Having already flexed its muscles with some tantalizing transatlantic round-trip flights between London and New York for as little as $322 this fall, Norse Atlantic Airways is now giving us further reason to whip out the credit card.
The recently launched Norwegian airline has just put its first summer 2023 flights up for sale. This includes an increase in services from Oslo Airport (OSL) to John F. Kennedy International Airport (JFK), Fort Lauderdale International Airport (FLL) and Los Angeles International Airport (LAX), as well as a four-times-weekly route from Berlin Brandenburg Airport (BER) to New York.
You can enjoy low-cost fares on daily services between JFK and London Gatwick Airport (LGW) or Oslo Airport throughout the summer of 2023. There are some real bargains to be had as well, particularly if you’re itching to lock down some travel plans before the cost of living crisis bites further.
Unlike many other low-cost airlines that are raising seat prices to capitalize on increased demand during next year’s school vacations, Norse’s fares stay relatively flat across the spring and summer.
Right now, for instance, you can fly from New York to Oslo, departing July 21 and returning Aug. 1, for a $504 round-trip ticket.
While perhaps not as notable as the deals we saw between London and New York earlier this year, Norse’s summer operations between LGW and JFK also remain as consistent as Martin Scorsese’s views on Marvel films.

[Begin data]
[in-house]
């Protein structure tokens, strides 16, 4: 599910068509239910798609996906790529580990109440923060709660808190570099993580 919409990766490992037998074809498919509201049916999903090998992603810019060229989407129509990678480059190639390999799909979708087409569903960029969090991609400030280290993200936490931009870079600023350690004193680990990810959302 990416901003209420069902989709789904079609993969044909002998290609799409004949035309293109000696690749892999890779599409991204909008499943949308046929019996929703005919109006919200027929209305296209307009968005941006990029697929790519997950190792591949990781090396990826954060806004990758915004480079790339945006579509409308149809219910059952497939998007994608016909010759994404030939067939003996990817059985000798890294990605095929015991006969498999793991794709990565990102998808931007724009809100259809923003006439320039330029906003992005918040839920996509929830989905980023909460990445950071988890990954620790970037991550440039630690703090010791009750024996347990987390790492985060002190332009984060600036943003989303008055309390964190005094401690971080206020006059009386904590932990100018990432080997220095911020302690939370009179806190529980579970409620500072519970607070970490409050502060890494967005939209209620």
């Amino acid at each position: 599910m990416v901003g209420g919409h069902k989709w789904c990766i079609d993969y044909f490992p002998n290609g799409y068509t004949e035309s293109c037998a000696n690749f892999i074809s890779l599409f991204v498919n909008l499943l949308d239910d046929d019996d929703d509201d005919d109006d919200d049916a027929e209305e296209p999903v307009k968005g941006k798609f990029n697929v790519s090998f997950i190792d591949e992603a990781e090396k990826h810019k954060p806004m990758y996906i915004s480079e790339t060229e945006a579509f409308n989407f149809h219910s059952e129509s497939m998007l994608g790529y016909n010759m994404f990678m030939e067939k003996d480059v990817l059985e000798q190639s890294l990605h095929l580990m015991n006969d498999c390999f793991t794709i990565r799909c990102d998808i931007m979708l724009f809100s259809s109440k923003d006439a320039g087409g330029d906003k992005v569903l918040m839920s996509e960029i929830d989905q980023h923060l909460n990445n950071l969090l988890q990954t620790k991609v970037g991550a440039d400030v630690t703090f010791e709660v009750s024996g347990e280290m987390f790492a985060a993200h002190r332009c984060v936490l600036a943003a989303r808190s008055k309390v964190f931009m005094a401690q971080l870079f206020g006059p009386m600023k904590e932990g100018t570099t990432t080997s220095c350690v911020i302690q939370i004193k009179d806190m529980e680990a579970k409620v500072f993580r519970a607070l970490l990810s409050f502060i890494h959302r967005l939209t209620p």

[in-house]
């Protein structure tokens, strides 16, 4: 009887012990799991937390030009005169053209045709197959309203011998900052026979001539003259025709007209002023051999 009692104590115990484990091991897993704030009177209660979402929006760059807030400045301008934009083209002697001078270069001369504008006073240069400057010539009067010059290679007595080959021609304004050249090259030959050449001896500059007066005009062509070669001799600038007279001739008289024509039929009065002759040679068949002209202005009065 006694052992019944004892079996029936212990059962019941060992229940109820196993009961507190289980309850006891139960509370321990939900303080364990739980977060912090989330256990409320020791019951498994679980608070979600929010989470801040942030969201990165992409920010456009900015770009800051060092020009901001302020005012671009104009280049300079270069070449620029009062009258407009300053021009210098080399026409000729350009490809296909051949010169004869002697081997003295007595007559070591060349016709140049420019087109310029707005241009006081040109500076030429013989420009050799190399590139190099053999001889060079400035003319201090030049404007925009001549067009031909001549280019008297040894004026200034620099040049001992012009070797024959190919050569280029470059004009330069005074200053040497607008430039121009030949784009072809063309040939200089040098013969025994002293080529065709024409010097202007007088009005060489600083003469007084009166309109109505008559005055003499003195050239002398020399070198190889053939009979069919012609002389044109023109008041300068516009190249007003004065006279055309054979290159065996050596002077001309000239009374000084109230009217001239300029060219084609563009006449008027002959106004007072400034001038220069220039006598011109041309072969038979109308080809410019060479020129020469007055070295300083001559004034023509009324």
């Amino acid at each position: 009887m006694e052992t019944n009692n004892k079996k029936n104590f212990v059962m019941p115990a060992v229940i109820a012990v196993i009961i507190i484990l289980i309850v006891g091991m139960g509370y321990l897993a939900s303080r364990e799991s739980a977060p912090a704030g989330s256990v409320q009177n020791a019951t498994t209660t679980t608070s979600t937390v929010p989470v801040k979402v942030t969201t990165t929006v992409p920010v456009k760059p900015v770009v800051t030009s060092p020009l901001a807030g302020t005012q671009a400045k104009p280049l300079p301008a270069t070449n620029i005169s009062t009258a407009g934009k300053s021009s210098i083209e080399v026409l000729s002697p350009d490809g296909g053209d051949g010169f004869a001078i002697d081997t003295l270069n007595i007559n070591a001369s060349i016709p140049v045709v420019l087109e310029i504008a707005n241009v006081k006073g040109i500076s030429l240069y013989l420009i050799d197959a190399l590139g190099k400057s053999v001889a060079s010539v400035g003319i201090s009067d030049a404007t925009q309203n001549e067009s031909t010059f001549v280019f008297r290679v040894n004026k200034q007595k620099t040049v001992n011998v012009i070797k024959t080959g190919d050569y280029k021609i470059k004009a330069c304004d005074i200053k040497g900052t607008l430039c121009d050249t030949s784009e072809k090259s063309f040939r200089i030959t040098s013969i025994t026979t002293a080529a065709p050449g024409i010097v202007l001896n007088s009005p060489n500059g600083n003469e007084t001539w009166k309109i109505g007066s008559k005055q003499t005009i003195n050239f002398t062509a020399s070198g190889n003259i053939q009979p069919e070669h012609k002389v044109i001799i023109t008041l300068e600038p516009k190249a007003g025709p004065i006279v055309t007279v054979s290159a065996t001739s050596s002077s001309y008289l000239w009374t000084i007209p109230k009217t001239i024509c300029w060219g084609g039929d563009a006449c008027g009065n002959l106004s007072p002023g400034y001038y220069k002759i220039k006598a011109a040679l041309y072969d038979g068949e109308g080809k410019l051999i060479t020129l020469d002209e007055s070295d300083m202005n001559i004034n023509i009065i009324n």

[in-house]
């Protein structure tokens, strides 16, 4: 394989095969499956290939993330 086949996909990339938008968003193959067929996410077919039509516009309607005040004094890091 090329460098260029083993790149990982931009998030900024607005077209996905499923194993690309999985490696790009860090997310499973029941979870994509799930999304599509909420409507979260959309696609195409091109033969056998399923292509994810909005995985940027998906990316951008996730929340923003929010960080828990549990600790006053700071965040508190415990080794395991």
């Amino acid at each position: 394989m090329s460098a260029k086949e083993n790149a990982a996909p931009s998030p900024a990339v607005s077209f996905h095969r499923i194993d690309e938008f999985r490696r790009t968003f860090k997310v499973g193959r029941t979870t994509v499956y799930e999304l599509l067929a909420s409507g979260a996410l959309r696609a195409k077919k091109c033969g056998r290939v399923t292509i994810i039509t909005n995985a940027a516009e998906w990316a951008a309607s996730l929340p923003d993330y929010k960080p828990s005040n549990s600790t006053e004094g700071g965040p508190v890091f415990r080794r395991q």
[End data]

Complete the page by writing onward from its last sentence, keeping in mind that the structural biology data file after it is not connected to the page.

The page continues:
You can now book to fly between the metropolises from the end of June until mid-July (minus any additional baggage and extras) for as little as $533 round-trip. Just take a look at these prices — even bumping yourself up to a premium seat isn’t all that eye-watering either.
The Norse routes are also likely behind cheaper tickets on the mainline carriers. We found basic economy flights (carry-on luggage only) with British Airways from Heathrow Airport (LHR) to JFK on the same dates, which would set you back about $529 for the cheapest round-trip ticket, saving you roughly $4 per passenger on British Airways.
If you do want to splash out for a bit more wiggle room, upgrading on Norse is also decidedly cheaper than on bigger airlines. Crucially, it’s also worth it. Reviewing a premium seat on board Norse Atlantic’s 787 from London to New York earlier this year, TPG’s Ben Smithson wrote: “For the price I paid, I thought my Norse Atlantic flight was a fantastic deal for the seat alone and I would choose it over any other airline’s regular economy seats if airfares were similar.”
And if you haven’t experienced Norse Atlantic, which has so far filled the space in the market left by struggling Scandinavian operator Norwegian Air faultlessly, there may yet be more great routes from Gatwick to come, after Bjorn Tore Larsen, Norse’s CEO, said that “new and exciting destinations” were imminent.